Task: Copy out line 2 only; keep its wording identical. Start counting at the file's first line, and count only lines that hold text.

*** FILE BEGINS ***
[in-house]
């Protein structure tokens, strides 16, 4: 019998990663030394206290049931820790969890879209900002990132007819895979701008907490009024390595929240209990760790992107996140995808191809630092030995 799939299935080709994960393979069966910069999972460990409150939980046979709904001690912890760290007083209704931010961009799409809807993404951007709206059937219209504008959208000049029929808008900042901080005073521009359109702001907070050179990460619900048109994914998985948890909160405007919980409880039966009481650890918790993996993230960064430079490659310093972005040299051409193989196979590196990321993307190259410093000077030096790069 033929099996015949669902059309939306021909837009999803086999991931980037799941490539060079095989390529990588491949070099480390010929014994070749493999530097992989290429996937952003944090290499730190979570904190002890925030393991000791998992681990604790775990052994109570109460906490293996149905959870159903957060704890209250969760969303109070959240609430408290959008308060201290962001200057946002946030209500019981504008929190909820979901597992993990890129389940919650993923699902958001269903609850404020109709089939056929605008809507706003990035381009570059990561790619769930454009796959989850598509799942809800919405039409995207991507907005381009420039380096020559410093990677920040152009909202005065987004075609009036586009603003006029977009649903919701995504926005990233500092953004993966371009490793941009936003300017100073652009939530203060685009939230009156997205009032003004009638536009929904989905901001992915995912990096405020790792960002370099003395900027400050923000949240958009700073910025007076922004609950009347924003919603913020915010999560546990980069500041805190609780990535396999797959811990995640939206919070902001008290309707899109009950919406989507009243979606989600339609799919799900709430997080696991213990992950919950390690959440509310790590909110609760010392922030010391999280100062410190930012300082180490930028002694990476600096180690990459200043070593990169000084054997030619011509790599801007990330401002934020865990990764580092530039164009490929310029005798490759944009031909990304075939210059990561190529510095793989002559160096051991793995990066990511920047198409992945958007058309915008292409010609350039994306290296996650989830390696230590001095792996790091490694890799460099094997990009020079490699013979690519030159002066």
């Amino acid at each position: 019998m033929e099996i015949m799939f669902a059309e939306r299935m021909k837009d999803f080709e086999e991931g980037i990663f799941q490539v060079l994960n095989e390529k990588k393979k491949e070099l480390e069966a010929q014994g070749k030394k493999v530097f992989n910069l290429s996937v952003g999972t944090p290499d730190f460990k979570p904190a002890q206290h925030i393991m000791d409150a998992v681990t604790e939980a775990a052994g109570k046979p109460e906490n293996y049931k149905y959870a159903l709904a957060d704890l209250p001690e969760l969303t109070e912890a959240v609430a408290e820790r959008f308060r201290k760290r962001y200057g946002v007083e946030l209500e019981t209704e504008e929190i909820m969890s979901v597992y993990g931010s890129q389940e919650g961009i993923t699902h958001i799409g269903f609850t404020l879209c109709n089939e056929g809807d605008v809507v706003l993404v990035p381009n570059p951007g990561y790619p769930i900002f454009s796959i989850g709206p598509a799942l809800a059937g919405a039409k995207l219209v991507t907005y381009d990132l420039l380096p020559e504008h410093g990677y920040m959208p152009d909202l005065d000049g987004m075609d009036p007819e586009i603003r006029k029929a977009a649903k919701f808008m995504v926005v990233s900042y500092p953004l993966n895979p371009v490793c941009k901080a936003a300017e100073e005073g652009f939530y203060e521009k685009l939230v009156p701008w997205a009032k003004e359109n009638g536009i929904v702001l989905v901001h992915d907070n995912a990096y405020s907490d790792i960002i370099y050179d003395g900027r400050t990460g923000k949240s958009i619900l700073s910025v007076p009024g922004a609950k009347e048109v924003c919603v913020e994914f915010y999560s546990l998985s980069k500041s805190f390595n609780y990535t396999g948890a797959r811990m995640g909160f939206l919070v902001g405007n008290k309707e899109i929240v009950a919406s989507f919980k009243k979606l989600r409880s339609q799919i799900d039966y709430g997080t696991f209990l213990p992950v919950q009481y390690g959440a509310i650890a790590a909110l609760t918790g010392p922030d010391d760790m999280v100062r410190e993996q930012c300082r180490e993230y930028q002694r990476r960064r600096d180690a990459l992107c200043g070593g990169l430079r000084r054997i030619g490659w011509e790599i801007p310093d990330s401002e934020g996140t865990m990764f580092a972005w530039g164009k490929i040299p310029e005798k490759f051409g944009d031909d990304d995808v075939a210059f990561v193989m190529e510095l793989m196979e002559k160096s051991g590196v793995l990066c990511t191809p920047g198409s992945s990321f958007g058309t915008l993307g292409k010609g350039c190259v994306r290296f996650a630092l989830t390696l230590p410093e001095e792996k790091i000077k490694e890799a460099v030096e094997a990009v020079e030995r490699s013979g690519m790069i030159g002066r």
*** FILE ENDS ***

């Protein structure tokens, strides 16, 4: 019998990663030394206290049931820790969890879209900002990132007819895979701008907490009024390595929240209990760790992107996140995808191809630092030995 799939299935080709994960393979069966910069999972460990409150939980046979709904001690912890760290007083209704931010961009799409809807993404951007709206059937219209504008959208000049029929808008900042901080005073521009359109702001907070050179990460619900048109994914998985948890909160405007919980409880039966009481650890918790993996993230960064430079490659310093972005040299051409193989196979590196990321993307190259410093000077030096790069 033929099996015949669902059309939306021909837009999803086999991931980037799941490539060079095989390529990588491949070099480390010929014994070749493999530097992989290429996937952003944090290499730190979570904190002890925030393991000791998992681990604790775990052994109570109460906490293996149905959870159903957060704890209250969760969303109070959240609430408290959008308060201290962001200057946002946030209500019981504008929190909820979901597992993990890129389940919650993923699902958001269903609850404020109709089939056929605008809507706003990035381009570059990561790619769930454009796959989850598509799942809800919405039409995207991507907005381009420039380096020559410093990677920040152009909202005065987004075609009036586009603003006029977009649903919701995504926005990233500092953004993966371009490793941009936003300017100073652009939530203060685009939230009156997205009032003004009638536009929904989905901001992915995912990096405020790792960002370099003395900027400050923000949240958009700073910025007076922004609950009347924003919603913020915010999560546990980069500041805190609780990535396999797959811990995640939206919070902001008290309707899109009950919406989507009243979606989600339609799919799900709430997080696991213990992950919950390690959440509310790590909110609760010392922030010391999280100062410190930012300082180490930028002694990476600096180690990459200043070593990169000084054997030619011509790599801007990330401002934020865990990764580092530039164009490929310029005798490759944009031909990304075939210059990561190529510095793989002559160096051991793995990066990511920047198409992945958007058309915008292409010609350039994306290296996650989830390696230590001095792996790091490694890799460099094997990009020079490699013979690519030159002066």